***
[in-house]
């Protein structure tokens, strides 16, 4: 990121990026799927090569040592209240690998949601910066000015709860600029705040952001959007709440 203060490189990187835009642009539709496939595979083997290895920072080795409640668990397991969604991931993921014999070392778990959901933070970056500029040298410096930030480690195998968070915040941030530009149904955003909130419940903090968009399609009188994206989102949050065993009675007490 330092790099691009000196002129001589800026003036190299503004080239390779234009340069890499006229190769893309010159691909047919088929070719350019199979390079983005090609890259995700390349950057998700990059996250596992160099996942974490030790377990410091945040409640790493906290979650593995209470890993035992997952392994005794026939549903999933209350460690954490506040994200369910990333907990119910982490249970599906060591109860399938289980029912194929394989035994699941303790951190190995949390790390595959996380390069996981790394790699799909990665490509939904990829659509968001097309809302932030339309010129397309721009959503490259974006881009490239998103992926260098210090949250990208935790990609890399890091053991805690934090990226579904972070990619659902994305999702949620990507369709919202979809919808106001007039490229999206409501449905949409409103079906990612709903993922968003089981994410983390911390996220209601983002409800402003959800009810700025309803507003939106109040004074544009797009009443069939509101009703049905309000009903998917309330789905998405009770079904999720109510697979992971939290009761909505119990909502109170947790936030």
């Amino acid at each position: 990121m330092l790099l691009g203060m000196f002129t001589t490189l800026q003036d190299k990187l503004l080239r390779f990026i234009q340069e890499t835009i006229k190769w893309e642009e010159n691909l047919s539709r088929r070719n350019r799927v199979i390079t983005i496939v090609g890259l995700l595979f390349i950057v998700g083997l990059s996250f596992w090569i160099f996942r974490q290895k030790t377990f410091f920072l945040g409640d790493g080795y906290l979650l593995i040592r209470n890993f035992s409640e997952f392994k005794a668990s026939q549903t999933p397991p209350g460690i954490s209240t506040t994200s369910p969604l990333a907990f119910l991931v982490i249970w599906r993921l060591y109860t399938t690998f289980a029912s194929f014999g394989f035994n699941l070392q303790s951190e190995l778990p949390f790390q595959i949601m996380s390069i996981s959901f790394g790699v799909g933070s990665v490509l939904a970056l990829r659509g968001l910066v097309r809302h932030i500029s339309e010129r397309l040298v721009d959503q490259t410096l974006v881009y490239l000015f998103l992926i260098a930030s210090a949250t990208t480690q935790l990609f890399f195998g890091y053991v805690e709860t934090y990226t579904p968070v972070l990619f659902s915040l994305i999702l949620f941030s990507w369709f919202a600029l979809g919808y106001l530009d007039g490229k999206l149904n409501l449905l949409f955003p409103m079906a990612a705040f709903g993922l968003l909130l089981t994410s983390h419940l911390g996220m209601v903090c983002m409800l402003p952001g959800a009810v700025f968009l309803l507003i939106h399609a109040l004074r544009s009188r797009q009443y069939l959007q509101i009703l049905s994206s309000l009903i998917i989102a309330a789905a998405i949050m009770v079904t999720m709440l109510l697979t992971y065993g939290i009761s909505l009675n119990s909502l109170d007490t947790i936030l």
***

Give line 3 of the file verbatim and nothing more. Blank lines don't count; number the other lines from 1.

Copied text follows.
């Amino acid at each position: 990121m330092l790099l691009g203060m000196f002129t001589t490189l800026q003036d190299k990187l503004l080239r390779f990026i234009q340069e890499t835009i006229k190769w893309e642009e010159n691909l047919s539709r088929r070719n350019r799927v199979i390079t983005i496939v090609g890259l995700l595979f390349i950057v998700g083997l990059s996250f596992w090569i160099f996942r974490q290895k030790t377990f410091f920072l945040g409640d790493g080795y906290l979650l593995i040592r209470n890993f035992s409640e997952f392994k005794a668990s026939q549903t999933p397991p209350g460690i954490s209240t506040t994200s369910p969604l990333a907990f119910l991931v982490i249970w599906r993921l060591y109860t399938t690998f289980a029912s194929f014999g394989f035994n699941l070392q303790s951190e190995l778990p949390f790390q595959i949601m996380s390069i996981s959901f790394g790699v799909g933070s990665v490509l939904a970056l990829r659509g968001l910066v097309r809302h932030i500029s339309e010129r397309l040298v721009d959503q490259t410096l974006v881009y490239l000015f998103l992926i260098a930030s210090a949250t990208t480690q935790l990609f890399f195998g890091y053991v805690e709860t934090y990226t579904p968070v972070l990619f659902s915040l994305i999702l949620f941030s990507w369709f919202a600029l979809g919808y106001l530009d007039g490229k999206l149904n409501l449905l949409f955003p409103m079906a990612a705040f709903g993922l968003l909130l089981t994410s983390h419940l911390g996220m209601v903090c983002m409800l402003p952001g959800a009810v700025f968009l309803l507003i939106h399609a109040l004074r544009s009188r797009q009443y069939l959007q509101i009703l049905s994206s309000l009903i998917i989102a309330a789905a998405i949050m009770v079904t999720m709440l109510l697979t992971y065993g939290i009761s909505l009675n119990s909502l109170d007490t947790i936030l």